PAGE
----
The Whale Mother

One of the greatest taboos a harpooner can commit is killing a whale with calf. It's not uncommon for a whaling ship to come across a mother or calf alone and start the hunt, but upon discovering the whale's companion, the hunt ceases. Pods of whales with calves are left alone for fear of killing one or the other. According to legend, a whaling ship killed and slaughtered a whale calf when it strayed too far from its mother. She followed the ship back to port, and her mourning cries echoed across the bay for a month. The bay froze over, and the ice pierced the ship causing it to sink. The entire town suffered, and all who ate the calf fell ill and died. After consulting a priestess, the people discovered that the cause of their misfortune was a curse set on them by the whale mother for the death of her calf.

Bere Gal

One whale above all others must never be hunted. He was created by Valtena to guard the seas. Bere Gal is rarely seen by sailors, and he cruises the world's oceans. But, during unusually violent storms, some whalers report to have seen a massive whale that glows white under the waves. He's so large that a ship can sail over him and from bowsprit to stern not even reach from head to dorsal fin. Ships that follow his light are led out of the storm, and then he slips back deep under the water. The whale is revered by sailors as a beacon of hope. On whaling ships, all harpoons are stored below deck out of reverence and commitment never to hunt Bere Gal.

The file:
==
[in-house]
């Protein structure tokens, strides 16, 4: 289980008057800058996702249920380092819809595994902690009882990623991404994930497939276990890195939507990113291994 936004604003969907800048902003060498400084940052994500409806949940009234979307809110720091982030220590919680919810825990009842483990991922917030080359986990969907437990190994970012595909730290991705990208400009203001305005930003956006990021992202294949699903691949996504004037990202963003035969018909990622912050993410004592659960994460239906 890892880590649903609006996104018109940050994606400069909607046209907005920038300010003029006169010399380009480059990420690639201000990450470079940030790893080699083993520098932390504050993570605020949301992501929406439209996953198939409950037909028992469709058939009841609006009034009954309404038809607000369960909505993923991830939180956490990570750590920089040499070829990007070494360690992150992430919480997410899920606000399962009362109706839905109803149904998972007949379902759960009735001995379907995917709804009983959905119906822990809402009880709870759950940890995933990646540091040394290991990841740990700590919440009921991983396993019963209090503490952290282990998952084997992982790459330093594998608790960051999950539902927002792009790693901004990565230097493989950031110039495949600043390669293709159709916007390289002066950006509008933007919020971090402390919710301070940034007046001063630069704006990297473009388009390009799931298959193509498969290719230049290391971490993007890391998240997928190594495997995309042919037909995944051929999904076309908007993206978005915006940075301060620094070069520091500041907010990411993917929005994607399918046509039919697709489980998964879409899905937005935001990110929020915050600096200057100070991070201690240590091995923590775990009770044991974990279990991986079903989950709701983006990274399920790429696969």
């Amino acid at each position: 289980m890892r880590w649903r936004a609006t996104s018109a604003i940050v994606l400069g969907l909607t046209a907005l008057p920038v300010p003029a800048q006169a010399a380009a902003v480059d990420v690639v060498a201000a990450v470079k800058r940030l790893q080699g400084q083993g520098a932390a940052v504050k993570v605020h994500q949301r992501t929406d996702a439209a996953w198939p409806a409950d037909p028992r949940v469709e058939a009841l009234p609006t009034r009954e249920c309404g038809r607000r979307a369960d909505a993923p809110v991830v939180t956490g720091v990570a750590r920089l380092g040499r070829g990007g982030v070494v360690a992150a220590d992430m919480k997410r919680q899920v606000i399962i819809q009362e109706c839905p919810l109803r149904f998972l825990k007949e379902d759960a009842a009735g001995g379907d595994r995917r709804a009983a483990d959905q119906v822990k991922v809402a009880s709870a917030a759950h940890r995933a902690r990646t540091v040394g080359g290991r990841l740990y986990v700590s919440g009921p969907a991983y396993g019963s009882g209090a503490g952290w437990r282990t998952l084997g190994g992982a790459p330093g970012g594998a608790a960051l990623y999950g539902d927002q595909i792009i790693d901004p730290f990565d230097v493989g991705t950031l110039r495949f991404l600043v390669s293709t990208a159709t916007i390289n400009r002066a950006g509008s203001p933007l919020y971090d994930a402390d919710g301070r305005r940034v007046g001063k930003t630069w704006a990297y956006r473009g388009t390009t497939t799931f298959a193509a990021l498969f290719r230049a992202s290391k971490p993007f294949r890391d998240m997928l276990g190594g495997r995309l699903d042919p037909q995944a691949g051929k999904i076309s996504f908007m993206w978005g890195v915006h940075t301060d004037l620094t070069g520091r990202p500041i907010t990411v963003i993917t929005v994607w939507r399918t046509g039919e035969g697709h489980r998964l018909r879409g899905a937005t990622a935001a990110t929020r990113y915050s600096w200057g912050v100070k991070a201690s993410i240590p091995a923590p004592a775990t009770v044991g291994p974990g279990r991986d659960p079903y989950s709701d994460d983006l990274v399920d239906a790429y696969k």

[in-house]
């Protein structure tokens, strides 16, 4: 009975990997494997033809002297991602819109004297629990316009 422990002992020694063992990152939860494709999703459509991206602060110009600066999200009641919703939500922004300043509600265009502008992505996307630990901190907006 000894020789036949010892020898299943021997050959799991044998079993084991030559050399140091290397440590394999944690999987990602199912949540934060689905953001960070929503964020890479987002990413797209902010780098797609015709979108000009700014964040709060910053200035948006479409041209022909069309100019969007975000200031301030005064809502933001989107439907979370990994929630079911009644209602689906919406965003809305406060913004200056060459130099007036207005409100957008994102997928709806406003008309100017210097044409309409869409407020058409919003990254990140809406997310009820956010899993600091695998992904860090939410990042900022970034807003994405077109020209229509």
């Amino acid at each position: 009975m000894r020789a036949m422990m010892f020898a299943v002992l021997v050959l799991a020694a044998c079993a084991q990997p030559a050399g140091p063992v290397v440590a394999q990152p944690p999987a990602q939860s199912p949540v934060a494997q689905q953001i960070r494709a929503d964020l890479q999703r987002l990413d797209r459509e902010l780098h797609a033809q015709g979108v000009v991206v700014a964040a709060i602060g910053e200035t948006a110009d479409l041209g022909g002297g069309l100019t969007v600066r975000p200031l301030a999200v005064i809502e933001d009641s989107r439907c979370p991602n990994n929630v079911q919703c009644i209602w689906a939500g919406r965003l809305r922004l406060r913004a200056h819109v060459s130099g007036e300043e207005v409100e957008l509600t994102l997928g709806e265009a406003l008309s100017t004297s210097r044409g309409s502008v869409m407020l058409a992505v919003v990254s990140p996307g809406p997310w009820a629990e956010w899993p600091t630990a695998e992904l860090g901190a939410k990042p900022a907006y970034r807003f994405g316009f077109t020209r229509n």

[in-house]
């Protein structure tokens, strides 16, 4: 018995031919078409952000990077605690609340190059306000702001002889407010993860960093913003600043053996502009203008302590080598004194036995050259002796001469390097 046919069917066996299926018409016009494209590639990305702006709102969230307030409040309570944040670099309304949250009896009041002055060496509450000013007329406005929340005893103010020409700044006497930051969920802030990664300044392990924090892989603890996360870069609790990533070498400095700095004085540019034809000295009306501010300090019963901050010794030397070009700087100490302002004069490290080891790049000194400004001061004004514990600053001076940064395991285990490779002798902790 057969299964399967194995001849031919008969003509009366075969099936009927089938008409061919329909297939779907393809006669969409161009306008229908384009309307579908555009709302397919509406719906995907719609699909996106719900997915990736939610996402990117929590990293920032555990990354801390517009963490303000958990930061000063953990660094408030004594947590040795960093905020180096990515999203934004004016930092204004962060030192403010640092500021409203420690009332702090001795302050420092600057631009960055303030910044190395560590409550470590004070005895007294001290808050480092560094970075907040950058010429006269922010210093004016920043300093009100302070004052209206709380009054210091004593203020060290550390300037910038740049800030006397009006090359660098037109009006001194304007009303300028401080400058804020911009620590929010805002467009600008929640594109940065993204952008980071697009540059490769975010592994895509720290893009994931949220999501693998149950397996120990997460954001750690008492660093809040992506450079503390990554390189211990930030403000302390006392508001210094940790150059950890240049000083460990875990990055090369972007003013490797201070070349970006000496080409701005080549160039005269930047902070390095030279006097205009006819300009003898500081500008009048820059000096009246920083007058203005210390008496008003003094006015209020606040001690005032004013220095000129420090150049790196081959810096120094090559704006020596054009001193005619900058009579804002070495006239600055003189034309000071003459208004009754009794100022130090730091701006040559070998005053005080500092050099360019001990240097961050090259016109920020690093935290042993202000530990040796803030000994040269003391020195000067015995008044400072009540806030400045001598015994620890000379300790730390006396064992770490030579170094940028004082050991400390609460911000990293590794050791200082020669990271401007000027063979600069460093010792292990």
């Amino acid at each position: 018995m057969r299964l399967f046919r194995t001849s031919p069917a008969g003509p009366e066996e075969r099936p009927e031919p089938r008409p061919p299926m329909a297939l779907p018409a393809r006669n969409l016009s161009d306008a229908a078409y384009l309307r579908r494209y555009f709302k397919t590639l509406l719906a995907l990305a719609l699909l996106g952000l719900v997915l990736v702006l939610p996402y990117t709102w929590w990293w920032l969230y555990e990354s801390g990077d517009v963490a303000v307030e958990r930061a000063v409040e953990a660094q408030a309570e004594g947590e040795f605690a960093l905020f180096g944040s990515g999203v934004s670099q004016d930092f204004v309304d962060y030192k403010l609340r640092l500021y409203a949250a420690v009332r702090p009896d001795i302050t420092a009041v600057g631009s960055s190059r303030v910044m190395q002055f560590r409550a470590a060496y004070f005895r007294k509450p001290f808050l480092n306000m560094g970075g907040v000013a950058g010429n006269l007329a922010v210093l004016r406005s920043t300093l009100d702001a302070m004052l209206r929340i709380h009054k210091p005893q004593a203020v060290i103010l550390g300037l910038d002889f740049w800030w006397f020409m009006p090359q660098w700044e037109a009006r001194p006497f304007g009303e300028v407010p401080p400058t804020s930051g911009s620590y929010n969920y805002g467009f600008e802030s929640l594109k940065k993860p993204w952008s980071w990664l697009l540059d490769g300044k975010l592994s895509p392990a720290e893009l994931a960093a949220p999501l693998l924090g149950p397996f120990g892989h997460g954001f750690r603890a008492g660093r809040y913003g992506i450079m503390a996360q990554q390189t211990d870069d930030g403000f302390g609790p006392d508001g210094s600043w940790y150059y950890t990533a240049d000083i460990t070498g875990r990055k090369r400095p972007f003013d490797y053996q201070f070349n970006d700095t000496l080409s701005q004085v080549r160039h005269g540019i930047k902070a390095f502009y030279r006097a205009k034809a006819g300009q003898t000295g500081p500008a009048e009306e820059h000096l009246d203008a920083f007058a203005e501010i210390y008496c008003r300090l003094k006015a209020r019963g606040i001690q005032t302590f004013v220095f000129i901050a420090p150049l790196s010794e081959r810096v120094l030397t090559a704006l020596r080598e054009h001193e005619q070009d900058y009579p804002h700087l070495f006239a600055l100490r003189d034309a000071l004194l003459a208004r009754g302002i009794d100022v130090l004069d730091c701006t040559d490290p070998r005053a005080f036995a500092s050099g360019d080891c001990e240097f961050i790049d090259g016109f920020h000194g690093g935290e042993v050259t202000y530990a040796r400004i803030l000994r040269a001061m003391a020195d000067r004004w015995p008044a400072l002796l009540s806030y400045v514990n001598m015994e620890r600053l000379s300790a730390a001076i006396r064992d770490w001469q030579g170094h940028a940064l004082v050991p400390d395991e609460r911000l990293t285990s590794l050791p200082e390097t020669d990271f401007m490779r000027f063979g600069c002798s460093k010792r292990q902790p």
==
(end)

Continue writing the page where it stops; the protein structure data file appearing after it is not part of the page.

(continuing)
Beached Whales

Along the coasts, beached whales are an inevitable occurrence. Finding a live stranded whale is an omen of madness and ill fortune. Offerings to the Sea Mother can lessen the severity of unfortunate events, but the only way to stop them entirely is by pushing the whale back into the sea. A dead whale however is a sign of a crisis averted. The whale must be harvested and the meat and organs donated to the Sea Mother's temple. In return, the High Priestess blesses one of the finger bones. The donation is a show of gratitude for the creature who died and absorbed a person's misfortune. Fifty years ago, there was a mass beaching near the town of Utgerd. It took dozens of whaling crews to harvest all the animals, and the entire country was fed for the year off dried whale meat. Shortly after the beaching, the Otorim army called off their invasion of the Northern Confederation and let them retain their independence.

Whaling Idioms

Several common phrases trace their roots back to whaling.
Phrase Meaning Example Origin
Lower your boat Get to work Stop slacking and lower your boat! After sighting a whale, the crew would lower down smaller boats into the water to hunt and kill the whale. It was here that the most dangerous part of the job began.